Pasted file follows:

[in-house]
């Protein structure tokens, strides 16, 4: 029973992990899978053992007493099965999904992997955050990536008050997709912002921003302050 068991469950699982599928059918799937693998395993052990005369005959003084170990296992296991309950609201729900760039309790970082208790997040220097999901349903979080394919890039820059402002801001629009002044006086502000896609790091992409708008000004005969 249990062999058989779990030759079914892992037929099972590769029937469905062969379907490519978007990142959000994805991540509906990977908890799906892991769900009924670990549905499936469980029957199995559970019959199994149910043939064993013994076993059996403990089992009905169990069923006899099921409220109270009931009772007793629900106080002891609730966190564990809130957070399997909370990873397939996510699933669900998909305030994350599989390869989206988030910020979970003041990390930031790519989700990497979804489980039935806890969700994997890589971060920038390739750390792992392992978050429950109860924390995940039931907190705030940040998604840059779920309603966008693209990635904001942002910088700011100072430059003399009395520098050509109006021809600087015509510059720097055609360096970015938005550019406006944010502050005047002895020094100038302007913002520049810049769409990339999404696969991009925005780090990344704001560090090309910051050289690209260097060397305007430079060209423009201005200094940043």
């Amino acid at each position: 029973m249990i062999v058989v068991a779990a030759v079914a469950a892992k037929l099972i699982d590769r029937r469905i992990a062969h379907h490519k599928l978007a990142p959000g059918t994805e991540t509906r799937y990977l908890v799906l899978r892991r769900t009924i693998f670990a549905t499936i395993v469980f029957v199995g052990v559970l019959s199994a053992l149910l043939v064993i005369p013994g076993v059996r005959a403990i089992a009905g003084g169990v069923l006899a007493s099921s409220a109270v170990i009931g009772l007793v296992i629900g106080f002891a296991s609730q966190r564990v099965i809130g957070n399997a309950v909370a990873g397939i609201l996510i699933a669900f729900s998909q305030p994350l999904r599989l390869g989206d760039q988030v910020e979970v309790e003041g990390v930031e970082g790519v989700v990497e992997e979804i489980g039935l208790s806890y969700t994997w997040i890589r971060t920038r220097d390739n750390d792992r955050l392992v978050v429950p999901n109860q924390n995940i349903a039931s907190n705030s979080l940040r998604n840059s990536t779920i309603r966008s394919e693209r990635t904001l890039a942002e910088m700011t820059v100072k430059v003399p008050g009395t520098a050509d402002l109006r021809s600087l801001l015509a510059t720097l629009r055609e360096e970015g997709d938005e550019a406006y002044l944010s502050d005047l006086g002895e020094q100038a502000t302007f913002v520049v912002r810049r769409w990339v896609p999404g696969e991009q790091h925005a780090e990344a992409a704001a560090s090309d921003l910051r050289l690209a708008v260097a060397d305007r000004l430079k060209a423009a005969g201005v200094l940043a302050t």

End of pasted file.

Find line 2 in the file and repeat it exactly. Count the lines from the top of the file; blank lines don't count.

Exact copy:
């Protein structure tokens, strides 16, 4: 029973992990899978053992007493099965999904992997955050990536008050997709912002921003302050 068991469950699982599928059918799937693998395993052990005369005959003084170990296992296991309950609201729900760039309790970082208790997040220097999901349903979080394919890039820059402002801001629009002044006086502000896609790091992409708008000004005969 249990062999058989779990030759079914892992037929099972590769029937469905062969379907490519978007990142959000994805991540509906990977908890799906892991769900009924670990549905499936469980029957199995559970019959199994149910043939064993013994076993059996403990089992009905169990069923006899099921409220109270009931009772007793629900106080002891609730966190564990809130957070399997909370990873397939996510699933669900998909305030994350599989390869989206988030910020979970003041990390930031790519989700990497979804489980039935806890969700994997890589971060920038390739750390792992392992978050429950109860924390995940039931907190705030940040998604840059779920309603966008693209990635904001942002910088700011100072430059003399009395520098050509109006021809600087015509510059720097055609360096970015938005550019406006944010502050005047002895020094100038302007913002520049810049769409990339999404696969991009925005780090990344704001560090090309910051050289690209260097060397305007430079060209423009201005200094940043």